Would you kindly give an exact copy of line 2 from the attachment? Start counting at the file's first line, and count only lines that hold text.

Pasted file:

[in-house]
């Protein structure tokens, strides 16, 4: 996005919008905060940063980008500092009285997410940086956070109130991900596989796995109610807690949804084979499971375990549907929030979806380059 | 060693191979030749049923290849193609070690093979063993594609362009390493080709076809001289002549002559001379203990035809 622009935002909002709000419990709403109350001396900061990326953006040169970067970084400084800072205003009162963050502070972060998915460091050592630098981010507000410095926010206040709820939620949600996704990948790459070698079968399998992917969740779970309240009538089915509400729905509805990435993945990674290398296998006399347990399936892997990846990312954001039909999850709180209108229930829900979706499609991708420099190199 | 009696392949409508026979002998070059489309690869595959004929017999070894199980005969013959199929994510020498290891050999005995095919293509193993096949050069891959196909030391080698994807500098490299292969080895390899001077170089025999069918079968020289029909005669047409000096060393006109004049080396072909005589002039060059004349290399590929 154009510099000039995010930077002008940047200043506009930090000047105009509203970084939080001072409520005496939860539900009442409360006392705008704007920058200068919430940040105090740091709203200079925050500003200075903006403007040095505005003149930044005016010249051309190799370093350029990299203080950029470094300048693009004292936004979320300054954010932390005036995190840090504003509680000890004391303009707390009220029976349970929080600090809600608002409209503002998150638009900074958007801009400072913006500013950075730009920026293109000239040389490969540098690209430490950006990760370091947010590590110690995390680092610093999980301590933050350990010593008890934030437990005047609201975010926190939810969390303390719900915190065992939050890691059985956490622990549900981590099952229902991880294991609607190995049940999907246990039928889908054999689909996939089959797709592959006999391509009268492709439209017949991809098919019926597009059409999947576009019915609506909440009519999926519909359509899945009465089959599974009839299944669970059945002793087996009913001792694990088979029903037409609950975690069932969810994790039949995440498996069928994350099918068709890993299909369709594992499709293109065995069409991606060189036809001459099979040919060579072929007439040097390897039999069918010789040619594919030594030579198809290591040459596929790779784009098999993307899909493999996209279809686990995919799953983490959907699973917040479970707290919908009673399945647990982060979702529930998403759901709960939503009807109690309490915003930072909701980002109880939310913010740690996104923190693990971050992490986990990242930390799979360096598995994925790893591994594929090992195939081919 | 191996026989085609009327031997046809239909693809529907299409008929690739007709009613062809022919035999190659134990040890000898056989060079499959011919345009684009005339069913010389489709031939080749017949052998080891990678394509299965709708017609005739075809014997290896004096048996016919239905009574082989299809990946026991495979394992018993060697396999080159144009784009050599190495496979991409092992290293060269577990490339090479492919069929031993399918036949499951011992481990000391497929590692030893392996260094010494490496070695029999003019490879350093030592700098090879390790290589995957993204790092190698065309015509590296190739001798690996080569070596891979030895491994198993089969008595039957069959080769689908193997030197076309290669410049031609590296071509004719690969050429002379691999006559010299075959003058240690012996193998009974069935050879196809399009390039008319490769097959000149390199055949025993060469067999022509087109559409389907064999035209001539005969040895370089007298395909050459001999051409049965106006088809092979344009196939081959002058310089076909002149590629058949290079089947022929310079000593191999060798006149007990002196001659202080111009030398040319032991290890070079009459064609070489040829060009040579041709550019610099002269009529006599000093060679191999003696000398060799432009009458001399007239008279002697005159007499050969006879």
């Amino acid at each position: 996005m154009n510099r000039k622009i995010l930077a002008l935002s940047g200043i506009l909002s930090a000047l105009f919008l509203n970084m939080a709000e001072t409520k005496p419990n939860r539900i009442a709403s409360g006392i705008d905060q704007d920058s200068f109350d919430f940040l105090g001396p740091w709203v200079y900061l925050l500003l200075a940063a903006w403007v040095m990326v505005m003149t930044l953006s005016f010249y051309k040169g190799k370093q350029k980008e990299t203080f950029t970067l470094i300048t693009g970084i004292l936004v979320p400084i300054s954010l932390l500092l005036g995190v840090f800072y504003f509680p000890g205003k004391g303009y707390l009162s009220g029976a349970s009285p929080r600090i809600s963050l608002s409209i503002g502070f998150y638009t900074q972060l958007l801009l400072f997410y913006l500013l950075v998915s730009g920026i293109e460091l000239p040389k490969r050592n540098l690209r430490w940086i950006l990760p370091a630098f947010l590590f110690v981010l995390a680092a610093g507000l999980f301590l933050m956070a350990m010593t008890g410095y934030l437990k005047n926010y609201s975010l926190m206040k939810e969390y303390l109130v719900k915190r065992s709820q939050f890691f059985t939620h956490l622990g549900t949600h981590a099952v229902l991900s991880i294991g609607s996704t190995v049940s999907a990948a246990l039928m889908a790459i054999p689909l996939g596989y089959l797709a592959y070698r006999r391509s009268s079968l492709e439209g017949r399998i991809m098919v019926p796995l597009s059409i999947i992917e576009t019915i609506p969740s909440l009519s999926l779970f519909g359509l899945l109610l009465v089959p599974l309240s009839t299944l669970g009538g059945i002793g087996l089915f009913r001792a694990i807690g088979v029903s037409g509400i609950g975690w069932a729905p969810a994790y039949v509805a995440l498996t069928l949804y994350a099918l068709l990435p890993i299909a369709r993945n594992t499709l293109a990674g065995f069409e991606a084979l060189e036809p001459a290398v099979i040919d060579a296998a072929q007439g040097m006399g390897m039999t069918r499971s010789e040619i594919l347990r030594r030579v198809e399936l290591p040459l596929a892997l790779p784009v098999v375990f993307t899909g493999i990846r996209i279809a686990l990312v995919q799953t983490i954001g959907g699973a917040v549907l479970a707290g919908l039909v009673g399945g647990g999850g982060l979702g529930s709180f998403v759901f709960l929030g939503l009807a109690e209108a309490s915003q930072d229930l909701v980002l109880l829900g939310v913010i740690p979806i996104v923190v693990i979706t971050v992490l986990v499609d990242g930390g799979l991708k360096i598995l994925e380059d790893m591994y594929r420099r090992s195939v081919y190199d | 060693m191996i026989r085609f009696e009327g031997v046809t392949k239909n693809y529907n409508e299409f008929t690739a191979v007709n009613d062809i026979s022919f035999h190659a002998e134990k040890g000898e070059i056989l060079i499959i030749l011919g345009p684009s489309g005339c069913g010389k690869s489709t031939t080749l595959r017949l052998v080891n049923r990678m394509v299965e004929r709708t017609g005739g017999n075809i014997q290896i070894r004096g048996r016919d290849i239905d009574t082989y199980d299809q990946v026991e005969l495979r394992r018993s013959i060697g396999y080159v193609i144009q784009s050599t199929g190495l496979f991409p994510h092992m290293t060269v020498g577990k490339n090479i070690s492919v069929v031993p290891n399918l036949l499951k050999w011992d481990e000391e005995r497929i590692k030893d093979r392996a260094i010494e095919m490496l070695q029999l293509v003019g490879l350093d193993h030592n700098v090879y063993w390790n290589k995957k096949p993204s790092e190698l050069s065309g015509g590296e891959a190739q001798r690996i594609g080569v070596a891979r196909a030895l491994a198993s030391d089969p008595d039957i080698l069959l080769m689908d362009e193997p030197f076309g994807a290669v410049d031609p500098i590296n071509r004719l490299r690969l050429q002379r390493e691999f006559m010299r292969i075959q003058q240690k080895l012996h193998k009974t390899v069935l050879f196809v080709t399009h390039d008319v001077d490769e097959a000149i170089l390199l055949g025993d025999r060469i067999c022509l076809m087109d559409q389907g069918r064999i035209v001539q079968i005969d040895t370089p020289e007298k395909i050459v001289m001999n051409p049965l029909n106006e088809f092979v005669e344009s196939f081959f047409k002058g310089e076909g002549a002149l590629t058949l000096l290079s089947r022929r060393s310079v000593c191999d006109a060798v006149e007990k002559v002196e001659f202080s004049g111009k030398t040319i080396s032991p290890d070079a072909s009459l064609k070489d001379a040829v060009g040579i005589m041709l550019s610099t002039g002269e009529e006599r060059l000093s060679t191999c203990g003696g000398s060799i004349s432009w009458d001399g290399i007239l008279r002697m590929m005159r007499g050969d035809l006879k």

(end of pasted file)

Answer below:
């Protein structure tokens, strides 16, 4: 996005919008905060940063980008500092009285997410940086956070109130991900596989796995109610807690949804084979499971375990549907929030979806380059 | 060693191979030749049923290849193609070690093979063993594609362009390493080709076809001289002549002559001379203990035809 622009935002909002709000419990709403109350001396900061990326953006040169970067970084400084800072205003009162963050502070972060998915460091050592630098981010507000410095926010206040709820939620949600996704990948790459070698079968399998992917969740779970309240009538089915509400729905509805990435993945990674290398296998006399347990399936892997990846990312954001039909999850709180209108229930829900979706499609991708420099190199 | 009696392949409508026979002998070059489309690869595959004929017999070894199980005969013959199929994510020498290891050999005995095919293509193993096949050069891959196909030391080698994807500098490299292969080895390899001077170089025999069918079968020289029909005669047409000096060393006109004049080396072909005589002039060059004349290399590929 154009510099000039995010930077002008940047200043506009930090000047105009509203970084939080001072409520005496939860539900009442409360006392705008704007920058200068919430940040105090740091709203200079925050500003200075903006403007040095505005003149930044005016010249051309190799370093350029990299203080950029470094300048693009004292936004979320300054954010932390005036995190840090504003509680000890004391303009707390009220029976349970929080600090809600608002409209503002998150638009900074958007801009400072913006500013950075730009920026293109000239040389490969540098690209430490950006990760370091947010590590110690995390680092610093999980301590933050350990010593008890934030437990005047609201975010926190939810969390303390719900915190065992939050890691059985956490622990549900981590099952229902991880294991609607190995049940999907246990039928889908054999689909996939089959797709592959006999391509009268492709439209017949991809098919019926597009059409999947576009019915609506909440009519999926519909359509899945009465089959599974009839299944669970059945002793087996009913001792694990088979029903037409609950975690069932969810994790039949995440498996069928994350099918068709890993299909369709594992499709293109065995069409991606060189036809001459099979040919060579072929007439040097390897039999069918010789040619594919030594030579198809290591040459596929790779784009098999993307899909493999996209279809686990995919799953983490959907699973917040479970707290919908009673399945647990982060979702529930998403759901709960939503009807109690309490915003930072909701980002109880939310913010740690996104923190693990971050992490986990990242930390799979360096598995994925790893591994594929090992195939081919 | 191996026989085609009327031997046809239909693809529907299409008929690739007709009613062809022919035999190659134990040890000898056989060079499959011919345009684009005339069913010389489709031939080749017949052998080891990678394509299965709708017609005739075809014997290896004096048996016919239905009574082989299809990946026991495979394992018993060697396999080159144009784009050599190495496979991409092992290293060269577990490339090479492919069929031993399918036949499951011992481990000391497929590692030893392996260094010494490496070695029999003019490879350093030592700098090879390790290589995957993204790092190698065309015509590296190739001798690996080569070596891979030895491994198993089969008595039957069959080769689908193997030197076309290669410049031609590296071509004719690969050429002379691999006559010299075959003058240690012996193998009974069935050879196809399009390039008319490769097959000149390199055949025993060469067999022509087109559409389907064999035209001539005969040895370089007298395909050459001999051409049965106006088809092979344009196939081959002058310089076909002149590629058949290079089947022929310079000593191999060798006149007990002196001659202080111009030398040319032991290890070079009459064609070489040829060009040579041709550019610099002269009529006599000093060679191999003696000398060799432009009458001399007239008279002697005159007499050969006879």